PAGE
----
B. Any local ordinance, resolution or motion adopted prior to the effective date of this act governing the purchase, possession, transfer, ownership, carrying or transporting of firearms, ammunition, or components or combination thereof, other than those expressly authorized by statute, is invalid.
C. In addition to any other relief provided, the court may award reasonable attorney fees, expenses, and court costs to any person, group, or entity that prevails in an action challenging (i) an ordinance, resolution, or motion as being in conflict with this section or (ii) an administrative action taken in bad faith as being in conflict with this section.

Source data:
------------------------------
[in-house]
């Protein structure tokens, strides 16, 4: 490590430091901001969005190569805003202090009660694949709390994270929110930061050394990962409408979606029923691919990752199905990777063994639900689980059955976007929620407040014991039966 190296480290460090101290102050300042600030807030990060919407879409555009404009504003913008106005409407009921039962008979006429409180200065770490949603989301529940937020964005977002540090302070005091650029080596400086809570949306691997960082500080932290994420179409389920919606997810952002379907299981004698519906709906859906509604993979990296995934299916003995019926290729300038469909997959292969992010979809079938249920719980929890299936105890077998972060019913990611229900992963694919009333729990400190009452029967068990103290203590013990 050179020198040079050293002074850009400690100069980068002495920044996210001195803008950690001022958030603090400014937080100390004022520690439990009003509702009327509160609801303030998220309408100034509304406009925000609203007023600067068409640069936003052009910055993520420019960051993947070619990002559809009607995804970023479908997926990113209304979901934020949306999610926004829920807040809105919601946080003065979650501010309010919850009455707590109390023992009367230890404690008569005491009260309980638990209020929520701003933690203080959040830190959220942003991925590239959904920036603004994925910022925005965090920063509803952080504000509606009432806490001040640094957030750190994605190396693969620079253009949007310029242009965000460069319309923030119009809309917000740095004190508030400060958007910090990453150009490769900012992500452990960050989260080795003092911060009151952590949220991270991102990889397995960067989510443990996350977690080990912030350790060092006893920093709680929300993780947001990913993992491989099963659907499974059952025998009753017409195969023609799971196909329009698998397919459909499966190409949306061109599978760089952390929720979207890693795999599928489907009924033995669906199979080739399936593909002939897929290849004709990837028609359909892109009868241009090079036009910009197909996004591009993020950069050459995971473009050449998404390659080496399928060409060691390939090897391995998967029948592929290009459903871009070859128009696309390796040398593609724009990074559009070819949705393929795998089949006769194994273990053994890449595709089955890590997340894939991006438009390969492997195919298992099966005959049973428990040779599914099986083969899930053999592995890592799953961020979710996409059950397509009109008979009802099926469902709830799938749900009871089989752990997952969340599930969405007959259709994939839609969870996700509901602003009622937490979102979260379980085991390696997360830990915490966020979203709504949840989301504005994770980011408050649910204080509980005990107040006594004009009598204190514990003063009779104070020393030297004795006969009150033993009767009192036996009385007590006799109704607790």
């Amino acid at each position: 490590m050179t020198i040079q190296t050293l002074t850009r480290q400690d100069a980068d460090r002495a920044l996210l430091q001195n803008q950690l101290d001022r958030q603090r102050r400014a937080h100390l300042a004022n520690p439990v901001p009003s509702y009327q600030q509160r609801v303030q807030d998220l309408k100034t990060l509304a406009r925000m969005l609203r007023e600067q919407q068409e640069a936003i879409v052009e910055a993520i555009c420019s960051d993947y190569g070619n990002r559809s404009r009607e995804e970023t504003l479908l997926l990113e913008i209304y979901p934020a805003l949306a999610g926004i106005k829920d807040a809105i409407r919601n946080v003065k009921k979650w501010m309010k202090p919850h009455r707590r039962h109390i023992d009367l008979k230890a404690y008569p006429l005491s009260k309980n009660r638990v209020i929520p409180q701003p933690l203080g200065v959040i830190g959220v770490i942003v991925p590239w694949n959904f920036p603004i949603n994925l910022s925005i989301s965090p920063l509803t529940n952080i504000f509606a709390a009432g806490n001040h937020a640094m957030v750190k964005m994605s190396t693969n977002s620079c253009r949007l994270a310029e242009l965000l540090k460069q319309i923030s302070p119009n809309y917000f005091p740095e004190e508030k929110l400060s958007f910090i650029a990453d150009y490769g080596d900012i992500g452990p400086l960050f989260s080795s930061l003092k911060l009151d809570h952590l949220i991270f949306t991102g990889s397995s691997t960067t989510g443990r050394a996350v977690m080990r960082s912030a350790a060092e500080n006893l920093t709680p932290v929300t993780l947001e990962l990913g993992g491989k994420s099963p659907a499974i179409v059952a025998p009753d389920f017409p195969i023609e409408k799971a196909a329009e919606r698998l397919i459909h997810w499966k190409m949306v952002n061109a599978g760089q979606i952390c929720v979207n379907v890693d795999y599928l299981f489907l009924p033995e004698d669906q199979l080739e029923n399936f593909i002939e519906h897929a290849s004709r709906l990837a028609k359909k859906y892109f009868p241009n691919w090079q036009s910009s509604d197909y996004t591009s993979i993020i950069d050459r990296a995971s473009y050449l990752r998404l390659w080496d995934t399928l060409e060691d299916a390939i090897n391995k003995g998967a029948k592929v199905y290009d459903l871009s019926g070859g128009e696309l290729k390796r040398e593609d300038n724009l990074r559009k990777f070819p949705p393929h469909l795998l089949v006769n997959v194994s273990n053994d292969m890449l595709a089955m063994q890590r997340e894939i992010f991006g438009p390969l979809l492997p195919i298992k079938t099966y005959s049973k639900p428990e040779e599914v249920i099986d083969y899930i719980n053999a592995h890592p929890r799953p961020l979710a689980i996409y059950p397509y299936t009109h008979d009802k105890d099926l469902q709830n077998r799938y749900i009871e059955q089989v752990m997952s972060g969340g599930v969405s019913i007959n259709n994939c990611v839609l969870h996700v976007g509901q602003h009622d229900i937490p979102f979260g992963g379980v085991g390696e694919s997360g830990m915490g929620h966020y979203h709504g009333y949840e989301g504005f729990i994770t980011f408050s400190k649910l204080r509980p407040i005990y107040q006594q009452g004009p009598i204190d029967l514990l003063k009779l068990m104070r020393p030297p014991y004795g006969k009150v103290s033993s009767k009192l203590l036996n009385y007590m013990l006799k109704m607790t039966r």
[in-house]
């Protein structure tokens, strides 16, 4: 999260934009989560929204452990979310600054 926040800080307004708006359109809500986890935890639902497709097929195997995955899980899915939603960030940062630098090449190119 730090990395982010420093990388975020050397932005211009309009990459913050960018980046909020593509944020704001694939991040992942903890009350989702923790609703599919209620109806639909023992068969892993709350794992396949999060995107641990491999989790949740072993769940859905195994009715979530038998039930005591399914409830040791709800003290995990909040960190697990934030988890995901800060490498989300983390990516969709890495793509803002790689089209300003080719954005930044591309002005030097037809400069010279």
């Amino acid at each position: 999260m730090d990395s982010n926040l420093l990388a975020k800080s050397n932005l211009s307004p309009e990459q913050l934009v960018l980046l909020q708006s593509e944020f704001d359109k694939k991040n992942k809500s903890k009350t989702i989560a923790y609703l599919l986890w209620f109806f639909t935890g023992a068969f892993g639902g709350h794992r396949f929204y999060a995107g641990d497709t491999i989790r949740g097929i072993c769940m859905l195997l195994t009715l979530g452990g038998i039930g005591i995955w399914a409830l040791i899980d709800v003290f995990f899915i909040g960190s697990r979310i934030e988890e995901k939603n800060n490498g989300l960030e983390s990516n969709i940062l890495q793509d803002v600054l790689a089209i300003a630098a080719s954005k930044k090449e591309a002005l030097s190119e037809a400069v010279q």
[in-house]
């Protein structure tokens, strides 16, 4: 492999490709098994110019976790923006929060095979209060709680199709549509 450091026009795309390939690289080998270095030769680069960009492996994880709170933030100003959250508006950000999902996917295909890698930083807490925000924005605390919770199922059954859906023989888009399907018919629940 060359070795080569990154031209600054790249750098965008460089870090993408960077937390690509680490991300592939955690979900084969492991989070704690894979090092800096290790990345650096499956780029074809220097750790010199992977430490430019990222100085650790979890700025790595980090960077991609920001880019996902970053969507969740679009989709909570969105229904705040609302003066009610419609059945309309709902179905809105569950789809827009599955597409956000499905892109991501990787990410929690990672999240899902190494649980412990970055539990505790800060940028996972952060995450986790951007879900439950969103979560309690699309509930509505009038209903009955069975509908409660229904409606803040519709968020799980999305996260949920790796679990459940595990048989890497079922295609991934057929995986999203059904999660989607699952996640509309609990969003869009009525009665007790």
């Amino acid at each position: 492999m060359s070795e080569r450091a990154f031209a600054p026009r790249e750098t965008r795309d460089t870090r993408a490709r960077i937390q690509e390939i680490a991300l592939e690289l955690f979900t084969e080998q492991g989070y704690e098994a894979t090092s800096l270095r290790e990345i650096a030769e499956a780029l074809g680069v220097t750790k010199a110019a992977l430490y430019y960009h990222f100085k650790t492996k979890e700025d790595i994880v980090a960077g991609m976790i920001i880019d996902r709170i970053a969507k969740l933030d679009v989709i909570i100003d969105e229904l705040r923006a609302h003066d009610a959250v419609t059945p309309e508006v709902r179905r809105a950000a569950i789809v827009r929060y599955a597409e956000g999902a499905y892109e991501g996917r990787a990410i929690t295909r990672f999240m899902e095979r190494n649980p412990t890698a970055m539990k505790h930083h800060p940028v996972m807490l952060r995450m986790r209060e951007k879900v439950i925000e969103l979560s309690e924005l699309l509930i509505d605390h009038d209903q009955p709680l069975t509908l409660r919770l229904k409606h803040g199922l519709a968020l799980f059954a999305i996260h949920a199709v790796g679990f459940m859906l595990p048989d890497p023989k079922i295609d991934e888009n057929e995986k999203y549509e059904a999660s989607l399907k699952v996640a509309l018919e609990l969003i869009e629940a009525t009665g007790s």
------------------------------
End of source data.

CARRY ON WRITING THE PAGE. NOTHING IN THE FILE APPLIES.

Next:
Although the preemption statute has been in existence since 1987, the Virginia Citizens Defense League (VCDL) still receives several reports per year of local ordinances that are in violation of the preemption statute.
Generally, these ordinances are on the books but are not being enforced. In many cases, local government officials are not even aware of their existence. In these cases, there is little to do other than to notify the appropriate official that the ordinance is in violation of state law and it will be scheduled for repeal.
However, there are occasions where local officials are all too aware of what they are doing. They have enacted the ordinance in question in direct defiance of the preemption statute. And while such ordinances are void and unenforcable, they do serve the purpose for which they are intended. They make citizens afraid to engage in conduct that is both legal and affirmatively protected by state law. They exert a “chilling effect” on the exercise of citizens’ rights.